For those I DON'T care for: A lump of coal. Directions to Da Fedz' Y2k Bunker. A treatise on the nutritional value of common insects and tree bark.

-- I'm Here, I'm There (I'm Everywhere@so.beware), November 17, 1999.

Flowers and a few bags of lime.

-- (its@coming.soon), November 17, 1999.

HEY! Where can I get that stud machine?? That sounds great! Does it come WITH the stud or do I have to get him separately????

Oooooops, just noticed it is a SUDS machine. Darn.


-- preparing (, November 17, 1999.

I made a polar fleece cape for my mom and one for my daughter. I made pajamas, a robe, slippers, a pillow, a fleece jacket, and a quilt for my great nephew, all out of M&M (candy of the millennium) fabric. We bought several small, sports-bottle sized water purifiers to give for xmas. They only purify 200 gallons each, but it lets everyone know we take this seriously. (Several people have already been given their purifiers. Yes, recipients seemed a little puzzled.) I've also been passing out ziplock baggies containing the recipe for rehydration fluid and all necessary ingredients (except the water). We also bought a one-ounce silver coin with Millennium 2000 on it for everyone. (Some relatives will keep theirs forever and some will trade theirs for a quarter on the way home, if they don't lose it first.) Many months ago we gave the most important gift of all, the gift of early warning about Y2K. That gift was ignored by almost everyone.

-- Pearlie Sweetcake (, November 17, 1999.

From: Y2K, ` la Carte by Dancr (pic), near Monterey, California

The Suds Pump is available from The Pampered Chef. Unfortunately, this company doesn't sell direct to the public, but only through their local representatives. That link above will take you to their referral service.

I'm sorry, I don't recall from where, exactly, I got the KI. It was one of the first things I bought, before I got organized. It's not that easy to find. The box mine came in has this information on the side:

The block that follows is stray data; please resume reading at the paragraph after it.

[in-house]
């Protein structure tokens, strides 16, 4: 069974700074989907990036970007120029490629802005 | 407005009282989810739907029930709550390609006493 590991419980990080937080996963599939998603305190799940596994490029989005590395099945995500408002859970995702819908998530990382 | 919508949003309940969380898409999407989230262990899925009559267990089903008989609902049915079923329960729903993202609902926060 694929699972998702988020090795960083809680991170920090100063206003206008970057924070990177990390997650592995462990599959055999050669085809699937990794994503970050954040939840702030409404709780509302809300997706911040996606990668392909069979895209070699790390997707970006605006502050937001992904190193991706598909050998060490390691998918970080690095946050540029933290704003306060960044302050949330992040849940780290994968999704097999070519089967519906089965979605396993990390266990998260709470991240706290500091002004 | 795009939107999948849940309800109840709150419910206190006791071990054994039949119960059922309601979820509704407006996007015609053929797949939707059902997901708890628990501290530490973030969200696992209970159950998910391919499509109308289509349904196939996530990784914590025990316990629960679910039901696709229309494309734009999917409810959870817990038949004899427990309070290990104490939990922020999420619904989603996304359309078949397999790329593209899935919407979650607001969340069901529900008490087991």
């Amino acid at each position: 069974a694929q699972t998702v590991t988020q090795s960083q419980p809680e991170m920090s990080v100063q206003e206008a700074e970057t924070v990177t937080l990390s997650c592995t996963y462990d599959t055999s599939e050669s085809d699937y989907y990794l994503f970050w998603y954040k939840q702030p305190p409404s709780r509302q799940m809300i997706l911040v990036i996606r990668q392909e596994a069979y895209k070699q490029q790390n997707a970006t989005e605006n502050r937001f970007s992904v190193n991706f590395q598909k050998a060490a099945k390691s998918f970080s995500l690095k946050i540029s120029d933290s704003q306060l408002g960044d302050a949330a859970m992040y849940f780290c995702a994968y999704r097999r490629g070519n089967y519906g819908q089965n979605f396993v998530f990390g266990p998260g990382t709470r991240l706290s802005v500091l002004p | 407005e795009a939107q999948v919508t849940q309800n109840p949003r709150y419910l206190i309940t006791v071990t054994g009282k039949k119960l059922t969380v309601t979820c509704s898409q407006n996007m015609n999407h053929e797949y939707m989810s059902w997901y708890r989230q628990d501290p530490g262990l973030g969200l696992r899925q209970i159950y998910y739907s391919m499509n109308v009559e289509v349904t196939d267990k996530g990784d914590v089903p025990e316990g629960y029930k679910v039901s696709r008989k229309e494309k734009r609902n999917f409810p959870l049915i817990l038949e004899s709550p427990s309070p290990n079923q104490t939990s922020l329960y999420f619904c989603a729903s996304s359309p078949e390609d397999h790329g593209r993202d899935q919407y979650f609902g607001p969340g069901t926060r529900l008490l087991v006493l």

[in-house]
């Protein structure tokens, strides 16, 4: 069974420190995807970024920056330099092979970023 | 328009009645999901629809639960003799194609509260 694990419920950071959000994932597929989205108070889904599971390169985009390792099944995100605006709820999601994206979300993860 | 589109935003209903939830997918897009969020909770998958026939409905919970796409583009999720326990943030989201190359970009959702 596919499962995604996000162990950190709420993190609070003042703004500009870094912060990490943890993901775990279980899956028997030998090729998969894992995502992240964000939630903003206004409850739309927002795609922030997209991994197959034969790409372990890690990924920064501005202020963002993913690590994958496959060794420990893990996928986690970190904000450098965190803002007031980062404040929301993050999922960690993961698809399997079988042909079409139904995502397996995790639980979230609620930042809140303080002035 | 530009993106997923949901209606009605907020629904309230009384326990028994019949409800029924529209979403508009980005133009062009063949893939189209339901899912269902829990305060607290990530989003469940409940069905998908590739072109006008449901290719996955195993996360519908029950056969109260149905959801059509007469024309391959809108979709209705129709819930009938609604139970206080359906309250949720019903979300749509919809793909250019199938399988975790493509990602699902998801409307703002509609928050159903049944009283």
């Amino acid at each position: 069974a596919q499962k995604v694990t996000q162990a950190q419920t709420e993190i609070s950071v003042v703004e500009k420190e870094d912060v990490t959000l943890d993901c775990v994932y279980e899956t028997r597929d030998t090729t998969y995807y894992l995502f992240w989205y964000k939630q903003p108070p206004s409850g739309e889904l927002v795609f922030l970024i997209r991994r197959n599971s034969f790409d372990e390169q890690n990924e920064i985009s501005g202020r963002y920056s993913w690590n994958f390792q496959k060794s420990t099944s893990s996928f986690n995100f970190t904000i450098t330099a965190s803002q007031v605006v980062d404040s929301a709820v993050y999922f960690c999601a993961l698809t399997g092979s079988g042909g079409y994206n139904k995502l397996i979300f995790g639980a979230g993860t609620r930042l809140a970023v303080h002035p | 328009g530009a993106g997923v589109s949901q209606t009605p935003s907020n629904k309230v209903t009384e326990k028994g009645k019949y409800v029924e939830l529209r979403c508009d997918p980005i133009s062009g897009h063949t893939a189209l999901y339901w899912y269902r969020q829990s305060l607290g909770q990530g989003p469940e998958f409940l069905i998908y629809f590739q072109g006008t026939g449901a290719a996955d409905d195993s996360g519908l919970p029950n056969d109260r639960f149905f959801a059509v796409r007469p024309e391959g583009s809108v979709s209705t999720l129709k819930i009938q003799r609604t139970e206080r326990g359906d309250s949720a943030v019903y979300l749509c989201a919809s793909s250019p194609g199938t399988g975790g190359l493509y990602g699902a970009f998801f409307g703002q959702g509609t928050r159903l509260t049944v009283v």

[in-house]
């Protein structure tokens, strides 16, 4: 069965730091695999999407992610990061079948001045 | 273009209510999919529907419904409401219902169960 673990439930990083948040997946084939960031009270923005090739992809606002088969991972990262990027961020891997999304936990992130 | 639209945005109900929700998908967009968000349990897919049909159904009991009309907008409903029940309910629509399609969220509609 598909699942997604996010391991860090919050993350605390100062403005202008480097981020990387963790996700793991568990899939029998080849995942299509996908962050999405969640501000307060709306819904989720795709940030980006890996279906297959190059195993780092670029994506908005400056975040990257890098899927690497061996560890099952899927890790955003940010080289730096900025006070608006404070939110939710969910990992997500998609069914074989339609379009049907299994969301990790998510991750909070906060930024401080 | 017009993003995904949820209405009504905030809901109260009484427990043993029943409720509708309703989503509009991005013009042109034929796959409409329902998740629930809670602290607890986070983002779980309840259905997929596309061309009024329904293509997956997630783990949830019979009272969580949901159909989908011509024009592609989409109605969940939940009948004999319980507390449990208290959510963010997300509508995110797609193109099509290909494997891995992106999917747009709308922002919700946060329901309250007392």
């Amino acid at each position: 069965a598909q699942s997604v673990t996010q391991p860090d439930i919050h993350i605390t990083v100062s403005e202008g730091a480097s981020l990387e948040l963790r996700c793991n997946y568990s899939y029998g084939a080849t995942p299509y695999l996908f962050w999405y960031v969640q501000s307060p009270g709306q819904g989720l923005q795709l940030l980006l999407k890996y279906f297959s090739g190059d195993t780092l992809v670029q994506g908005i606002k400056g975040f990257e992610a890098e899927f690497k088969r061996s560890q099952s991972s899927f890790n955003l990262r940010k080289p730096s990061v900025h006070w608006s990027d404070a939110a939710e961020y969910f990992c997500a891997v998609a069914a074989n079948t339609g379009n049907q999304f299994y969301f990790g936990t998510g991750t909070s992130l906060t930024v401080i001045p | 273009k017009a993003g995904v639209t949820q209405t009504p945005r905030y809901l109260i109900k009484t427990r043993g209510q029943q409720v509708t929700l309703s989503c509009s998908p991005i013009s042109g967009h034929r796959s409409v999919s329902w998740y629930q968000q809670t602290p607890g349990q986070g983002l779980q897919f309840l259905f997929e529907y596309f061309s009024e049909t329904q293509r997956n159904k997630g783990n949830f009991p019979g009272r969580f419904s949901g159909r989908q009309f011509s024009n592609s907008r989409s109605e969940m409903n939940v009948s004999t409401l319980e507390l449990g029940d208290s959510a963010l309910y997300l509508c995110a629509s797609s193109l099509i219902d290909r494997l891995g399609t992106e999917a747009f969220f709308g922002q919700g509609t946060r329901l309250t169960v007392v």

Wallace Laboratories Cranbury, NJ 08512

Although the stuff is kind of expensive for a Christmas gift (at least for me it seems expensive), I think this is an ideal present for this time. In case you haven't heard, KI is Potassium Iodide, the substance used to block the thyroid in case of a nuclear incident. This is something that we all needed to have had on hand all these years in case of disaster, but somehow our government didn't see fit to inform us. Now with the increased threat of nuclear plant anomalies and international sabre rattling, it seems an especially good time to have it. Recipients can use the whole 10-day course on their self, or share with neighbors in hopes that reinforcements will be coming in from outside the affected area.

It's compact and lightweight so it mails easily. Admittedly, this is a somewhat gruesome gift, but it's the kind of thing that I can't consider giving, and then not actually give. It's like the year that I considered giving smoke detectors... once I've thought of the idea, I couldn't bear the thought of how bad I would feel if they had a fire and I'd had the opportunity to give a warning device.

Granted, everyone who gets these is going to roll their eyes and give out a big belly laugh at my expense. Oh, well... I guess I'll just have to be the family nutcase, then.

-- Dancr (addy.available@my.webpage), November 17, 1999.

We are giving each household in the family a solar powered flashlight/radio. We invited these four groups to stay with us for the duration of the Y2K disruptions. We invited them over a year ago with the provisio that they bring their own food. Only one of the four is preparing. The one with the least disposable income! It is driving me nuts -- all the superior smiles when I mention something we have bought for y2k. These are not poor people--they could easily afford food. On the other hand they are family. And they stayed with my Mother when she needed 24 hr care so I could have a 4 day vacation in three successive summers. So I'll buy more food for them --even if I'm a little cranky doing it. At least if we give them the flashlights and provide LED bulbs our house will not be toast from candles and oil lamps.

-- pamela (, November 17, 1999.

We send gag gifts (but practical) each year to relatives. This year we're sending a "Y2K" gift set........a can of spam, a candle, and a deck of cards. At least they'll manage for a couple of hours if the power goes down!

-- TM (, November 17, 1999.

I just got my gifts together this week = I'm making oil candels, with a bottle of paraffin lamp oil....only three friends are preparing, and will recognize what the gift is....the others may feel blessed for that tiny bit of light during the long winter nights....

Imma goin to git me oner them suds, too!!!

-- alice (, November 18, 1999.